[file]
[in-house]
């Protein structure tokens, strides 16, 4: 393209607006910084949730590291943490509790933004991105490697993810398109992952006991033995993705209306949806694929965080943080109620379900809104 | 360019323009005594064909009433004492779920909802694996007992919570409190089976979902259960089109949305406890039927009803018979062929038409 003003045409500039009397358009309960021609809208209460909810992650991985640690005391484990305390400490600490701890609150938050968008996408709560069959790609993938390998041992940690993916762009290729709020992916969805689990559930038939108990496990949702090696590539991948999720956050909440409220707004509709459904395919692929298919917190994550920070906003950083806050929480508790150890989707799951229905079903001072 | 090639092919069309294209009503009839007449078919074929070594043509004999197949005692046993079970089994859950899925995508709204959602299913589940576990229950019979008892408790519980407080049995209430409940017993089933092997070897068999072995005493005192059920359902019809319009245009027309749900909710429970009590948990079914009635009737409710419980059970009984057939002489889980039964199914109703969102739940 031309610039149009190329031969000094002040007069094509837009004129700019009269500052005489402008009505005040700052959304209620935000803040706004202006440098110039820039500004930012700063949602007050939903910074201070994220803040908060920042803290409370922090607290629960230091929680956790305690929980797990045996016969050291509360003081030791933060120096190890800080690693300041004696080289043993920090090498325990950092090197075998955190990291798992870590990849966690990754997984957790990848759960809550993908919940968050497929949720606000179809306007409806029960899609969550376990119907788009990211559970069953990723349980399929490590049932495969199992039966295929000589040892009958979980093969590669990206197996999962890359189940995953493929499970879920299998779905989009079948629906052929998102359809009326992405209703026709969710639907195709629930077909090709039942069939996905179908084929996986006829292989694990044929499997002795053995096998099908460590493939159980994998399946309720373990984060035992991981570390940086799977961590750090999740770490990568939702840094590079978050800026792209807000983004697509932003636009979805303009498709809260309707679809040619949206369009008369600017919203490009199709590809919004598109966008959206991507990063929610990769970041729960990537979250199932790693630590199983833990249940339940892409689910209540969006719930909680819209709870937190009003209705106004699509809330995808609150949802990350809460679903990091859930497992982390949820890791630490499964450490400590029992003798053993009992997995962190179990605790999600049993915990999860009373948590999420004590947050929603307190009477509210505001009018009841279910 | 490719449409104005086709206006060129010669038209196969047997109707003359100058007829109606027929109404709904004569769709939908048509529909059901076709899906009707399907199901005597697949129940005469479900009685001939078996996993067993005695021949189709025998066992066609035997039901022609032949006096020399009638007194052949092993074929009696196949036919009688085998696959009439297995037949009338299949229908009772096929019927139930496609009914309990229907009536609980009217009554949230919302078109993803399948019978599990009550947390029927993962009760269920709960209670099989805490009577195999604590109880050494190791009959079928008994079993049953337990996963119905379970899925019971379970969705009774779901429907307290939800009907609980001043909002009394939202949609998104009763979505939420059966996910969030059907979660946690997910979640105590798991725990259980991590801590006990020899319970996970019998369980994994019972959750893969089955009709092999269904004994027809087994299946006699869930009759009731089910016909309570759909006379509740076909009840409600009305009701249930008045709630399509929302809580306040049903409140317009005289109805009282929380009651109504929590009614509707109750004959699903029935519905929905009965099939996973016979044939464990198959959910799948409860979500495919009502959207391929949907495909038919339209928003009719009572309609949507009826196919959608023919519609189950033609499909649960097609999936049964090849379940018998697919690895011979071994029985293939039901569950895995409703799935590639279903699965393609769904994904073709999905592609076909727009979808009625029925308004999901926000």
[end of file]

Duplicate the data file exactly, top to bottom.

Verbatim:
[in-house]
């Protein structure tokens, strides 16, 4: 393209607006910084949730590291943490509790933004991105490697993810398109992952006991033995993705209306949806694929965080943080109620379900809104 | 360019323009005594064909009433004492779920909802694996007992919570409190089976979902259960089109949305406890039927009803018979062929038409 003003045409500039009397358009309960021609809208209460909810992650991985640690005391484990305390400490600490701890609150938050968008996408709560069959790609993938390998041992940690993916762009290729709020992916969805689990559930038939108990496990949702090696590539991948999720956050909440409220707004509709459904395919692929298919917190994550920070906003950083806050929480508790150890989707799951229905079903001072 | 090639092919069309294209009503009839007449078919074929070594043509004999197949005692046993079970089994859950899925995508709204959602299913589940576990229950019979008892408790519980407080049995209430409940017993089933092997070897068999072995005493005192059920359902019809319009245009027309749900909710429970009590948990079914009635009737409710419980059970009984057939002489889980039964199914109703969102739940 031309610039149009190329031969000094002040007069094509837009004129700019009269500052005489402008009505005040700052959304209620935000803040706004202006440098110039820039500004930012700063949602007050939903910074201070994220803040908060920042803290409370922090607290629960230091929680956790305690929980797990045996016969050291509360003081030791933060120096190890800080690693300041004696080289043993920090090498325990950092090197075998955190990291798992870590990849966690990754997984957790990848759960809550993908919940968050497929949720606000179809306007409806029960899609969550376990119907788009990211559970069953990723349980399929490590049932495969199992039966295929000589040892009958979980093969590669990206197996999962890359189940995953493929499970879920299998779905989009079948629906052929998102359809009326992405209703026709969710639907195709629930077909090709039942069939996905179908084929996986006829292989694990044929499997002795053995096998099908460590493939159980994998399946309720373990984060035992991981570390940086799977961590750090999740770490990568939702840094590079978050800026792209807000983004697509932003636009979805303009498709809260309707679809040619949206369009008369600017919203490009199709590809919004598109966008959206991507990063929610990769970041729960990537979250199932790693630590199983833990249940339940892409689910209540969006719930909680819209709870937190009003209705106004699509809330995808609150949802990350809460679903990091859930497992982390949820890791630490499964450490400590029992003798053993009992997995962190179990605790999600049993915990999860009373948590999420004590947050929603307190009477509210505001009018009841279910 | 490719449409104005086709206006060129010669038209196969047997109707003359100058007829109606027929109404709904004569769709939908048509529909059901076709899906009707399907199901005597697949129940005469479900009685001939078996996993067993005695021949189709025998066992066609035997039901022609032949006096020399009638007194052949092993074929009696196949036919009688085998696959009439297995037949009338299949229908009772096929019927139930496609009914309990229907009536609980009217009554949230919302078109993803399948019978599990009550947390029927993962009760269920709960209670099989805490009577195999604590109880050494190791009959079928008994079993049953337990996963119905379970899925019971379970969705009774779901429907307290939800009907609980001043909002009394939202949609998104009763979505939420059966996910969030059907979660946690997910979640105590798991725990259980991590801590006990020899319970996970019998369980994994019972959750893969089955009709092999269904004994027809087994299946006699869930009759009731089910016909309570759909006379509740076909009840409600009305009701249930008045709630399509929302809580306040049903409140317009005289109805009282929380009651109504929590009614509707109750004959699903029935519905929905009965099939996973016979044939464990198959959910799948409860979500495919009502959207391929949907495909038919339209928003009719009572309609949507009826196919959608023919519609189950033609499909649960097609999936049964090849379940018998697919690895011979071994029985293939039901569950895995409703799935590639279903699965393609769904994904073709999905592609076909727009979808009625029925308004999901926000």